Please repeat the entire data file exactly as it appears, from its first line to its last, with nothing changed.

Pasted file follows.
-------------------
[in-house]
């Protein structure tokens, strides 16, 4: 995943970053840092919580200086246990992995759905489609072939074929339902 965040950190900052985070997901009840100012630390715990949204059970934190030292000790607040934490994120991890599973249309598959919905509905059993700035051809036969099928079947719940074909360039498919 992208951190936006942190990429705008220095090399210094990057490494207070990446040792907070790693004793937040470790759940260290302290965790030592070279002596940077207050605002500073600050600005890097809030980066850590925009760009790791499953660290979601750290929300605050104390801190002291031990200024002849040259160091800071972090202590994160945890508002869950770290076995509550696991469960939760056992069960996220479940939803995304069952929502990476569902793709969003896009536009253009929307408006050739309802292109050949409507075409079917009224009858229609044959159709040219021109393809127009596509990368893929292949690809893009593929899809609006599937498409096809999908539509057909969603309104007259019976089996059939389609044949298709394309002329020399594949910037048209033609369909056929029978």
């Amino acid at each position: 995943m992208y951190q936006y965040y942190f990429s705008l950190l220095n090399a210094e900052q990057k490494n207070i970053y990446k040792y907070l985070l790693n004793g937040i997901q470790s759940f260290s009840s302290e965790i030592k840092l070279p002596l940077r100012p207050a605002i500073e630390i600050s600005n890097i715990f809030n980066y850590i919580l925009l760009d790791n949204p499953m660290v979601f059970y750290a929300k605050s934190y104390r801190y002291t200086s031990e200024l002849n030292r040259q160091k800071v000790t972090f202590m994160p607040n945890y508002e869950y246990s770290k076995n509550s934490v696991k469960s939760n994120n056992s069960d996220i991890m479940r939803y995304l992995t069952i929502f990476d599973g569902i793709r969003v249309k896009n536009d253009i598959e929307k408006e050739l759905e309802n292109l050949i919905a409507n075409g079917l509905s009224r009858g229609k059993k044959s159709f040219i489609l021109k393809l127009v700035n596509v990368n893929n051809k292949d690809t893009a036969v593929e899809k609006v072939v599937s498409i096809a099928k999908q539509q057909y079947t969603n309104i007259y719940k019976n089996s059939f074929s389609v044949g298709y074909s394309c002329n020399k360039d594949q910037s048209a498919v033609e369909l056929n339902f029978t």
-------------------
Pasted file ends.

[in-house]
């Protein structure tokens, strides 16, 4: 995943970053840092919580200086246990992995759905489609072939074929339902 965040950190900052985070997901009840100012630390715990949204059970934190030292000790607040934490994120991890599973249309598959919905509905059993700035051809036969099928079947719940074909360039498919 992208951190936006942190990429705008220095090399210094990057490494207070990446040792907070790693004793937040470790759940260290302290965790030592070279002596940077207050605002500073600050600005890097809030980066850590925009760009790791499953660290979601750290929300605050104390801190002291031990200024002849040259160091800071972090202590994160945890508002869950770290076995509550696991469960939760056992069960996220479940939803995304069952929502990476569902793709969003896009536009253009929307408006050739309802292109050949409507075409079917009224009858229609044959159709040219021109393809127009596509990368893929292949690809893009593929899809609006599937498409096809999908539509057909969603309104007259019976089996059939389609044949298709394309002329020399594949910037048209033609369909056929029978």
């Amino acid at each position: 995943m992208y951190q936006y965040y942190f990429s705008l950190l220095n090399a210094e900052q990057k490494n207070i970053y990446k040792y907070l985070l790693n004793g937040i997901q470790s759940f260290s009840s302290e965790i030592k840092l070279p002596l940077r100012p207050a605002i500073e630390i600050s600005n890097i715990f809030n980066y850590i919580l925009l760009d790791n949204p499953m660290v979601f059970y750290a929300k605050s934190y104390r801190y002291t200086s031990e200024l002849n030292r040259q160091k800071v000790t972090f202590m994160p607040n945890y508002e869950y246990s770290k076995n509550s934490v696991k469960s939760n994120n056992s069960d996220i991890m479940r939803y995304l992995t069952i929502f990476d599973g569902i793709r969003v249309k896009n536009d253009i598959e929307k408006e050739l759905e309802n292109l050949i919905a409507n075409g079917l509905s009224r009858g229609k059993k044959s159709f040219i489609l021109k393809l127009v700035n596509v990368n893929n051809k292949d690809t893009a036969v593929e899809k609006v072939v599937s498409i096809a099928k999908q539509q057909y079947t969603n309104i007259y719940k019976n089996s059939f074929s389609v044949g298709y074909s394309c002329n020399k360039d594949q910037s048209a498919v033609e369909l056929n339902f029978t």